[Crossref]

W. Wu, S. Chen, C. Mi, W. Zhang, H. Luo, and S. Wen, “Giant quantized Goos-Hänchen effect on the surface of graphene in the quantum Hall regime,” Phys. Rev. A 96, 043814 (2017).
[Crossref]

2016 (2)

P. N. Dyachenko, S. Molesky, A. Yu Petrov, M. Störmer, T. Krekeler, S. Lang, M. Ritter, Z. Jacob, and M. Eich, “Controlling thermal emission with refractory epsilon-near-zero metamaterials via topological transitions,” Nat. Commun. 7, 11809 (2016).
[Crossref]

W. J. M. Kort-Kamp, N. A. Sinitsyn, and D. A. R. Dalvit, “Quantized beam shifts in graphene,” Phys. Rev. B 93, 081410 (2016).
[Crossref]

2015 (8)

W. J. M. Kort-Kamp, B. Amorim, G. Bastos, F. A. Pinheiro, F. S. S. Rosa, N. M. R. Peres, and C. Farina, “Active magneto-optical control of spontaneous emission in graphene,” Phys. Rev. B 92, 205415 (2015).
[Crossref]

K. Y. Bliokh, D. Smirnova, and F. Nori, “Quantum spin Hall effect of light,” Science 348, 1448–1451 (2015).
[Crossref]

S. A. Skirlo, L. Lu, Y. Igarashi, Q. Yan, J. Joannopoulos, and M. Solja, “Experimental observation of large Chern numbers in photonic crystals,” Phys. Rev. Lett. 115, 253901 (2015).
[Crossref]

W. Gao, M. Lawrence, B. Yang, F. Liu, F. Fang, B. Béri, J. Li, and S. Zhang, “Topological photonic phase in chiral hyperbolic metamaterials,” Phys. Rev. Lett. 114, 037402 (2015).
[Crossref]

S. Chen, X. Zhou, C. Mi, H. Luo, and S. Wen, “Modified weak measurements for the detection of the photonic spin Hall effect,” Phys. Rev. A 91, 062105 (2015).
[Crossref]

Q. D. Jiang, H. Jiang, H. Liu, Q. F. Sun, and X. C. Xie, “Topological Imbert-Fedorov shift in Weyl semimetals,” Phys. Rev. Lett. 115, 156602 (2015).
[Crossref]

S. A. Yang, H. Pan, and F. Zhang, “Chirality-dependent Hall effect in Weyl semimetals,” Phys. Rev. Lett. 115, 156603 (2015).
[Crossref]

K. Y. Bliokh, F. J. Rodríguez-Fortuño, F. Nori, and A. V. Zayats, “Spin-orbit interactions of light,” Nat. Photonics 9, 796–808 (2015).
[Crossref]

2014 (5)

J. Dressel, M. Malik, F. M. Miatto, A. N. Jordan, and R. W. Boyd, “Colloquium: understanding quantum weak values: basics and applications,” Rev. Mod. Phys. 86, 307–316 (2014).
[Crossref]

A. N. Jordan, J. Martnez-Rincón, and J. C. Howell, “Technical advantages for weak-value amplification: when less is more,” Phys. Rev. X 4, 011031 (2014).
[Crossref]

X. Zhou, X. Li, H. Luo, and S. Wen, “Optimal preselection and postselection in weak measurements for observing photonic spin Hall effect,” Appl. Phys. Lett. 104, 051130 (2014).
[Crossref]

G. Jayaswal, G. Mistura, and M. Merano, “Observation of the Imbert-Fedorov effect via weak value amplification,” Opt. Lett. 39, 2266–2269 (2014).
[Crossref]

G. Jayaswal, G. Mistura, and M. Merano, “Observing angular deviations in ligh-beam reflection via weak measurements,” Opt. Lett. 39, 6257–6260 (2014).
[Crossref]

2013 (3)

X. Yin, Z. Ye, J. Rho, Y. Wang, and X. Zhang, “Photonic spin Hall effect at metasurfaces,” Science 339, 1405–1407 (2013).
[Crossref]

M. Ezawa, “Photoinduced topological phase transition and a single dirac-cone state in silicene,” Phys. Rev. Lett. 110, 026603 (2013).
[Crossref]

X.-Y. Xu, Y. Kedem, K. Sun, L. Vaidman, C.-F. Li, and G.-C. Guo, “Phase estimation with weak measurement using a white light source,” Phys. Rev. Lett. 111, 033604 (2013).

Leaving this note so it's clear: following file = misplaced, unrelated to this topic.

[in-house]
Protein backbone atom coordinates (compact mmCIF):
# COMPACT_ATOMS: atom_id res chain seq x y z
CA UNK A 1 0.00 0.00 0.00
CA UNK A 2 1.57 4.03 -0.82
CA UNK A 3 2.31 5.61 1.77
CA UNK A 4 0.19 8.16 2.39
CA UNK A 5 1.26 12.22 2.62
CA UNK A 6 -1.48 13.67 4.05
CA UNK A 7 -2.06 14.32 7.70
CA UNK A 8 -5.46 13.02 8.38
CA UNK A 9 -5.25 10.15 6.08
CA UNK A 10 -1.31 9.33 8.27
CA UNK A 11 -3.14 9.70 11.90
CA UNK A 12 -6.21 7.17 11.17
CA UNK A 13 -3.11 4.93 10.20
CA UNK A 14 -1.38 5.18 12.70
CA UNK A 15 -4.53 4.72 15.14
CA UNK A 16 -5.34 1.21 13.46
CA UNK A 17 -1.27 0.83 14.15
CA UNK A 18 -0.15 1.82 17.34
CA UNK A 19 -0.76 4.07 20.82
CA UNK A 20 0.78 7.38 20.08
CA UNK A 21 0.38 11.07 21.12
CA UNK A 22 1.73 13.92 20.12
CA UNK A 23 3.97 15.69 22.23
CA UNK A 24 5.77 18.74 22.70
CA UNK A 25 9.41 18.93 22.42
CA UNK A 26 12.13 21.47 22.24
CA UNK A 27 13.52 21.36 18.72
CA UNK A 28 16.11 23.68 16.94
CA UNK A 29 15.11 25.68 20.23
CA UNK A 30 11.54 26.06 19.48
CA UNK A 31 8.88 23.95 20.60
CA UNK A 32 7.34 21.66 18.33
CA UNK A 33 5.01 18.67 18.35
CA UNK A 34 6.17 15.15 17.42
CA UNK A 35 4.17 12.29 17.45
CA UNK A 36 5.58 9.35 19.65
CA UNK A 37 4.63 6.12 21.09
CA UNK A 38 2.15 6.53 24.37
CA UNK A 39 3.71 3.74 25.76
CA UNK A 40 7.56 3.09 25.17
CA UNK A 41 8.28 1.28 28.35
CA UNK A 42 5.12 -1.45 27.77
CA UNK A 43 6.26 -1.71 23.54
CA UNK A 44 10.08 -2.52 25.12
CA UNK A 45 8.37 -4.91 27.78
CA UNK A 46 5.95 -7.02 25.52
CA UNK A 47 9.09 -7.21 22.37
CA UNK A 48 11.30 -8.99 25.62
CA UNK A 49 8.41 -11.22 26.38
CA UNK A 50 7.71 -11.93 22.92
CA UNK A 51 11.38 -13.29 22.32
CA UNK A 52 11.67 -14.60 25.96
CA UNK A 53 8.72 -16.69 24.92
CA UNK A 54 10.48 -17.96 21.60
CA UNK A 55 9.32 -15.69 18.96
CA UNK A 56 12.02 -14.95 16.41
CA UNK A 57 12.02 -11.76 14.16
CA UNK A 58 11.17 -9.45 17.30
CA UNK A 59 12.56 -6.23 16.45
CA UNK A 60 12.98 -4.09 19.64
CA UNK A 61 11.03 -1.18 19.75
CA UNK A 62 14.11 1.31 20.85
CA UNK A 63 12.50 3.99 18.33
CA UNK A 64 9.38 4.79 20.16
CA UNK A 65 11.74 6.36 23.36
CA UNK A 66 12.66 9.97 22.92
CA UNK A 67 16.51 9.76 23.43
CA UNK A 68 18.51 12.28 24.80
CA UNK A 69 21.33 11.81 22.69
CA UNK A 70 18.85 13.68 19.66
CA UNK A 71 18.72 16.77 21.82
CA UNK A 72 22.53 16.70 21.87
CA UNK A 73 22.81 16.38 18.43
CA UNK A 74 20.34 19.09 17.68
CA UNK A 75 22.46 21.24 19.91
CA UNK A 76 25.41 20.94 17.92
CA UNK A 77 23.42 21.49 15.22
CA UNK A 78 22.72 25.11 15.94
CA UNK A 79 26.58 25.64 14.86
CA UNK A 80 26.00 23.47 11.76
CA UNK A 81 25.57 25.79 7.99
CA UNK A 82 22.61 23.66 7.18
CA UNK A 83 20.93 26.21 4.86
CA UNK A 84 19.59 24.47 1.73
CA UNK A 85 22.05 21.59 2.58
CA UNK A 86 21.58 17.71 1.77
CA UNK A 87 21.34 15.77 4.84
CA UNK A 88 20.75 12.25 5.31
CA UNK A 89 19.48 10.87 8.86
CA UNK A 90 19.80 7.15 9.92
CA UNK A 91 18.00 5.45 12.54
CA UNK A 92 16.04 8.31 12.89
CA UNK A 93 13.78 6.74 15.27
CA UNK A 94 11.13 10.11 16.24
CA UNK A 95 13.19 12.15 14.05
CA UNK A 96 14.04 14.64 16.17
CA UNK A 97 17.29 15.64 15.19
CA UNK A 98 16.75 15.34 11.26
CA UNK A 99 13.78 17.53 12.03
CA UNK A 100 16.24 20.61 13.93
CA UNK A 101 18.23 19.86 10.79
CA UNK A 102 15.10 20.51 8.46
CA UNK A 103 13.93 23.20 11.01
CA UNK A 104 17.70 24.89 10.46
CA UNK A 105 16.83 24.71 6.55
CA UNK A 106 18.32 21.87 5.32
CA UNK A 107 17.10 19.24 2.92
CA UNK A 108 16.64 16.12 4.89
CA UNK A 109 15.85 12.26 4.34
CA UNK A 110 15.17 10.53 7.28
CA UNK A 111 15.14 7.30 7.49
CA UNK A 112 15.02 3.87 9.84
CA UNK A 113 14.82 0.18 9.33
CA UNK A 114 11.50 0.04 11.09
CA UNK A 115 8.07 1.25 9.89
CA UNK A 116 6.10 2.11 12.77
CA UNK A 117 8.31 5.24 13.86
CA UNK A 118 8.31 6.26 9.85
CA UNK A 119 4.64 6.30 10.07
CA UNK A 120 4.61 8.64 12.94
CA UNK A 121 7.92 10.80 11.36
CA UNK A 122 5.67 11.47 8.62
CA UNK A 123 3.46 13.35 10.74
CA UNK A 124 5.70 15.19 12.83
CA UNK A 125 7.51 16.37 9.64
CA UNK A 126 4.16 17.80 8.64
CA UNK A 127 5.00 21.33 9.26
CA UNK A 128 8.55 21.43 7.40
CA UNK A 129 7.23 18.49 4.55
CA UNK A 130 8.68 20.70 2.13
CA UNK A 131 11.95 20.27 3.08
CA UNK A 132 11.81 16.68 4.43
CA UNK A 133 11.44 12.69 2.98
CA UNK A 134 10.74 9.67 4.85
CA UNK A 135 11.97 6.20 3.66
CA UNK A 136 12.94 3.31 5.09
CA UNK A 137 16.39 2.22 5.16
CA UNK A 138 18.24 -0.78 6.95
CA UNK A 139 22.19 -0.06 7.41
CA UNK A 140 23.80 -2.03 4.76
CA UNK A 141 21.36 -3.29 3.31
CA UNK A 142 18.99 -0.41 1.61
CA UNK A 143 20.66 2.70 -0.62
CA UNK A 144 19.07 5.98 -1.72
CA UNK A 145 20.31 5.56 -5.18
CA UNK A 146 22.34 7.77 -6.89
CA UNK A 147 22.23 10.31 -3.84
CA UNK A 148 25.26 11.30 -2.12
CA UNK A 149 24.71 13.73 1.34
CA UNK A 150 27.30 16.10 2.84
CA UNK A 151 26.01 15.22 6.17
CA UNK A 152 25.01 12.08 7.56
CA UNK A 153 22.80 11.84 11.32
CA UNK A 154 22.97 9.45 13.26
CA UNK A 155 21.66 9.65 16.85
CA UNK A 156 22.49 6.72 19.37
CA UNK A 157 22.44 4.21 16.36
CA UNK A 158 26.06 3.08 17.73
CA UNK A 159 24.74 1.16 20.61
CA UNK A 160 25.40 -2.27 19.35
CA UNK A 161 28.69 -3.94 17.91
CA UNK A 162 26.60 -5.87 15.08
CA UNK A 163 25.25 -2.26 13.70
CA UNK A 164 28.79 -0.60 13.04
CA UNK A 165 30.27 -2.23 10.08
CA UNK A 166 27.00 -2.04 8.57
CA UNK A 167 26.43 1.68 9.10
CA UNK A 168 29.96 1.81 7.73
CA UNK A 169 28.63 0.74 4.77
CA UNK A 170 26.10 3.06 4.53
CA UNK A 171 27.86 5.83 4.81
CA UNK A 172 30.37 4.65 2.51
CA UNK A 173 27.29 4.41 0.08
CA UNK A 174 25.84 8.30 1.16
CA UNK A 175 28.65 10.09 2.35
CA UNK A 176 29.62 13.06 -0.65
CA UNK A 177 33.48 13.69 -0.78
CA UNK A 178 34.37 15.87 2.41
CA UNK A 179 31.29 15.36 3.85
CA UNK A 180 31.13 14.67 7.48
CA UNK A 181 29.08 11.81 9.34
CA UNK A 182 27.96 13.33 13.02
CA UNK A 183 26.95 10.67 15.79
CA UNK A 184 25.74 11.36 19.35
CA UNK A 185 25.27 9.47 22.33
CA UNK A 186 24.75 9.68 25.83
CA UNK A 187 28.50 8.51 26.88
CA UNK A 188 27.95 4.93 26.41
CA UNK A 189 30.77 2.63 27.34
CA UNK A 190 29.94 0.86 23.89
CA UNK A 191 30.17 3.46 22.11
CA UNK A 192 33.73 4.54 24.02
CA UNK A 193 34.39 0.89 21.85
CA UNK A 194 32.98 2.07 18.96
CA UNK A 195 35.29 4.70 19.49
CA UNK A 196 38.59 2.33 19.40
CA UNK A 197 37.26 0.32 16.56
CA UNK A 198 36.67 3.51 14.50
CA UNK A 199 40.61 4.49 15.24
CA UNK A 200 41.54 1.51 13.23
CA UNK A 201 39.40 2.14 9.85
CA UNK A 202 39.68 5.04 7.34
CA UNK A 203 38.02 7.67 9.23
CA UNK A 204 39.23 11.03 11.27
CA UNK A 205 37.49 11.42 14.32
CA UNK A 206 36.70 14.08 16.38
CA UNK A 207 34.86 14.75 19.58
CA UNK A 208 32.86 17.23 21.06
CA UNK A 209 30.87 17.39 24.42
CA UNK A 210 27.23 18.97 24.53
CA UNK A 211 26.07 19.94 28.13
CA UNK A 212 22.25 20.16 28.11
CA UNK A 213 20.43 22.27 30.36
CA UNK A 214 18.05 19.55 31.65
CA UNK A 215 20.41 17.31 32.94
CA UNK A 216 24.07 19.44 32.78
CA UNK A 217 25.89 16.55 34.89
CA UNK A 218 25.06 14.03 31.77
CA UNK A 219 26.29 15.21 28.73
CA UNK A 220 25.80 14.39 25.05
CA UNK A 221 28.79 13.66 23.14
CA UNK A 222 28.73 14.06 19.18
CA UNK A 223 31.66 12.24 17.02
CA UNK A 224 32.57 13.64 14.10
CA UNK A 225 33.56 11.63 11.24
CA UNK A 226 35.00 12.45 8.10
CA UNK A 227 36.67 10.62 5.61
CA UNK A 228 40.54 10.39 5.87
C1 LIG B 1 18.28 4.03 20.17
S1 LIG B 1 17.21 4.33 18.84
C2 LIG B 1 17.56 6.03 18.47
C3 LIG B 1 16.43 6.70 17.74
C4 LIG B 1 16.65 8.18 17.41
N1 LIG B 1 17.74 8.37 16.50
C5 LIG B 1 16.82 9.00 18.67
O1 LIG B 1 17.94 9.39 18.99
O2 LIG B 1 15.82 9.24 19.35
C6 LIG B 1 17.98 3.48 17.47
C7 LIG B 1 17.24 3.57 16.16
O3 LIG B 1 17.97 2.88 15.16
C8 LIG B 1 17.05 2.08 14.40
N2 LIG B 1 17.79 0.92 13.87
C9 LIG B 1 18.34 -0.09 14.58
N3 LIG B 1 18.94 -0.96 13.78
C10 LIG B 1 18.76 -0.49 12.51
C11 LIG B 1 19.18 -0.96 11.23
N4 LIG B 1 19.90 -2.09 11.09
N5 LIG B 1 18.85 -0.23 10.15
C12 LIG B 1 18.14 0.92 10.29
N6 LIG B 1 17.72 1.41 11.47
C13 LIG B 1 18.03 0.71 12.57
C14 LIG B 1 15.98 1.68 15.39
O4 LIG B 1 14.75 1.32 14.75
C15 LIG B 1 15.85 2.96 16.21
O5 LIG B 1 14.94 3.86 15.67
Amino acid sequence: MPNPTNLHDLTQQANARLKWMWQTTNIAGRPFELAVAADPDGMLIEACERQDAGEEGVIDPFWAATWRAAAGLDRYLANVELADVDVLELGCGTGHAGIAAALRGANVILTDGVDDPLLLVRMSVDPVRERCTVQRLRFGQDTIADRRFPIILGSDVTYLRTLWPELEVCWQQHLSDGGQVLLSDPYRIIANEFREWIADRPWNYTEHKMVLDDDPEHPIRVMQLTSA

[Crossref]

2012 (6)

L. Stille, C. J. Tabert, and E. J. Nicol, “Optical signatures of the tunable band gap and valley-spin coupling in silicene,” Phys. Rev. B 86, 195405 (2012).
[Crossref]

N. D. Drummond, V. Zólyomi, and V. I. Fal’ko, “Electrically tunable band gap in silicene,” Phys. Rev. B 85, 075423 (2012).
[Crossref]

M. Ezawa, “Valley-polarized metals and quantum anomalous Hall effect in silicene,” Phys. Rev. Lett. 109, 055502 (2012).
[Crossref]

H. N. S. Krishnamoorthy, Z. Jacob, E. Narimanov, I. Kretzschmar, and V. M. Menon, “Topological transitions in metamaterials,” Science 336, 205–209 (2012).
[Crossref]

L. Chen, C. C. Liu, B. Feng, X. He, P. Cheng, Z. Ding, S. Meng, Y. G. Yao, and K. H. Wu, “Evidence for Dirac fermions in a honeycomb lattice based on silicon,” Phys. Rev. Lett. 109, 056804 (2012).
[Crossref]

M. Ezawa, “Spin-valley optical selection rule and strong circular dichroism in silicene,” Phys. Rev. B 86, 161407 (2012).
[Crossref]

2011 (2)

C.-F. Li, X.-Y. Xu, J.-S. Tang, J.-S. Xu, and G.-C. Guo, “Ultrasensitive phase estimation with white light,” Phys. Rev. A 83, 044102 (2011).
[Crossref]

H. Luo, X. Zhou, W. Shu, S. Wen, and D. Fan, “Enhanced and switchable spin Hall effect of light near the Brewster angle on reflection,” Phys. Rev. A 84, 043806 (2011).
[Crossref]

2010 (3)

M. Z. Hasan and C. L. Kane, “Colloquium: topological insulators,” Rev. Mod. Phys. 82, 3045–3067 (2010).
[Crossref]

N. Brunner and C. Simon, “Measuring small longitudinal phase shifts: weak measurements or standard interferometry?” Phys. Rev. Lett. 105, 010405 (2010).
[Crossref]

O. G. Rodríguez-Herrera, D. Lara, K. Y. Bliokh, E. A. Ostrovskaya, and C. Dainty, “Optical nanoprobing via spin-orbit interaction of light,” Phys. Rev. Lett. 104, 253601 (2010).
[Crossref]

2009 (3)

M. C. Chang and M. F. Yang, “Optical signature of topological insulators,” Phys. Rev. B 80, 113304 (2009).
[Crossref]

H. Luo, S. Wen, W. Shu, Z. Tang, Y. Zou, and D. Fan, “Spin Hall effect of a light beam in left-handed materials,” Phys. Rev. A 80, 043810 (2009).
[Crossref]

E. Prodan, “Robustness of the spin-Chern number,” Phys. Rev. B 80, 125327 (2009).
[Crossref]

2008 (1)

O. Hosten and P. Kwiat, “Observation of the spin Hall effect of light via weak measurements,” Science 319, 787–790 (2008).
[Crossref]

2006 (2)